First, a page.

Diagnosing hum and buzz: https://youtu.be/6P4C9at5rV8?t=4592
Removing diode ring oscillations: https://youtu.be/JPm5eQdJm38?t=531

Watch his other videos on the directionallity of AC caps (yes, they have a direction and will leak additional EMI interference into your amp if backwards) and build a tester to orient your caps correctly.
https://youtu.be/BnR_DLd1PDI?t=2

Another video of his to look for, build his super-probe buzz-circuit fault finder to diagnose your amps.
https://youtu.be/uVkJqqZroN0?t=2

Thanks for all of that, his capacitor leakage tester project looks cool too.

EDIT: LMAO, looks like that leakage tester got a little controversial. :-DD
« Last Edit: September 15, 2018, 01:37:48 am by KungFuJosh »
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Online BrianHG

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Re: Parasitic...house?
« Reply #34 on: September 15, 2018, 01:56:48 am »
EDIT: LMAO, looks like that leakage tester got a little controversial. :-DD
If it were anyone else...  Believe me, he knows his stuff....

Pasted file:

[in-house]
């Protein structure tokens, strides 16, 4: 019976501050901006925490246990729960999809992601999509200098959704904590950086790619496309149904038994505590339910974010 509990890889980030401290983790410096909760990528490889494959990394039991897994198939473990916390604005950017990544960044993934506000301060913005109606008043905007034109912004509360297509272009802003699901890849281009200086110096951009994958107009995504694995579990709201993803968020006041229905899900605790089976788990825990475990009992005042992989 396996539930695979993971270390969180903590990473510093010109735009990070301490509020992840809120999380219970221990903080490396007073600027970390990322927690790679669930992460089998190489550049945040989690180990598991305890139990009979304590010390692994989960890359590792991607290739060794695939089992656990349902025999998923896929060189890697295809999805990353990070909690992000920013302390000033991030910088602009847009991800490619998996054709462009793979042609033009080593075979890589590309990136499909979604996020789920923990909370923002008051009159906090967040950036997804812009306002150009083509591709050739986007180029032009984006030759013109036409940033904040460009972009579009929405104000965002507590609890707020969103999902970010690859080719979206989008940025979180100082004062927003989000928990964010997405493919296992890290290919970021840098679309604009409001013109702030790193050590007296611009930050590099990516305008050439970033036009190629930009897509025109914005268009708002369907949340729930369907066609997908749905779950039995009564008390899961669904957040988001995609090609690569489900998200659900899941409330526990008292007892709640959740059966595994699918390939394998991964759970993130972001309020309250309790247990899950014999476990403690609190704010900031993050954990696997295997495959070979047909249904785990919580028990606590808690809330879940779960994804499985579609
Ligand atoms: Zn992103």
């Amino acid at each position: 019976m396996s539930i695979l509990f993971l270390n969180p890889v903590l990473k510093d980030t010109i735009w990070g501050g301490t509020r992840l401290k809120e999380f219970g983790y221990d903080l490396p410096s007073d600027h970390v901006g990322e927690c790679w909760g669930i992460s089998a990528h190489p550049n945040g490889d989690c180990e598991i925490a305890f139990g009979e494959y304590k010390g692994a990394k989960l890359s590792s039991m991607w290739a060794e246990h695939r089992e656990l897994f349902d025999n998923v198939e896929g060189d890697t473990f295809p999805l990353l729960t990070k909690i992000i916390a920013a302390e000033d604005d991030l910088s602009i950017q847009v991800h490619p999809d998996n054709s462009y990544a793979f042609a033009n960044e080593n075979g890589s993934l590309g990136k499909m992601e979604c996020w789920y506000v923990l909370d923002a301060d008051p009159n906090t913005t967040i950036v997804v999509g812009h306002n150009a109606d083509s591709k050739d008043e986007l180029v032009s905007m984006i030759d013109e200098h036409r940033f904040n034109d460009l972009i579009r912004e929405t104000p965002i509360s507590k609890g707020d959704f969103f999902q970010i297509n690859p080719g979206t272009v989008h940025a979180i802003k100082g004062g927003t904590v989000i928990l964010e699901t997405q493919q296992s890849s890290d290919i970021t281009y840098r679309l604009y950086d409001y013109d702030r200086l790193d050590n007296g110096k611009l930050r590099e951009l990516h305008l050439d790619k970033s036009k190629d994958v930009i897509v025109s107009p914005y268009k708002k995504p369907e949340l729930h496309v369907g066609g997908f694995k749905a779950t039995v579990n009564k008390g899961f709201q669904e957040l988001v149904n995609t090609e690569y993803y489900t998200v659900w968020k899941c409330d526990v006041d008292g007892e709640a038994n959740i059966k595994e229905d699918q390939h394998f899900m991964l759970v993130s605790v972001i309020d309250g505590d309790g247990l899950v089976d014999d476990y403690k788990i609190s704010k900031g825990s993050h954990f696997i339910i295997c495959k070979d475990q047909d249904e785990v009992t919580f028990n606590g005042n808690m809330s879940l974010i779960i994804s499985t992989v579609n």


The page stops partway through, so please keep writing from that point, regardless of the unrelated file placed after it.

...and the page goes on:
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Offline drussell

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Re: Parasitic...house?
« Reply #35 on: September 15, 2018, 02:08:08 am »
EDIT: LMAO, looks like that leakage tester got a little controversial. :-DD
If it were anyone else...  Believe me, he knows his stuff....

In high sensitivity, high impedance tube circuits, it absolutely does matter in certain places.

I have seen it personally, multiple times.  Calling it "leakage" though, is a bit misleading compared to what we usually call capacitor leakage, which is essentially a shunt-resistance effect.  What you are actually doing is checking for the outside foil on capacitors types that are wound that way in a spiral, so it is more like a "capacitor shielding detector".  :)

And yes, Mr. Carlson definitely knows his stuff.  :)
 
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Offline KungFuJosh

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Re: Parasitic...house?
« Reply #36 on: September 15, 2018, 11:36:43 am »
Would you guys like him as much if he wasn't also Canadian, eh? ;)
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Offline drussell

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Re: Parasitic...house?
« Reply #37 on: September 15, 2018, 12:32:27 pm »
Would you guys like him as much if he wasn't also Canadian, eh? ;)

Yes.  Absolutely!  He could be from Mars and still know his stuff.  :)
 

Offline KungFuJosh

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Re: Parasitic...house?
« Reply #38 on: September 15, 2018, 08:24:32 pm »
Yes.  Absolutely!  He could be from Mars and still know his stuff.  :)

Now that you mention it, his lab does look like a spaceship.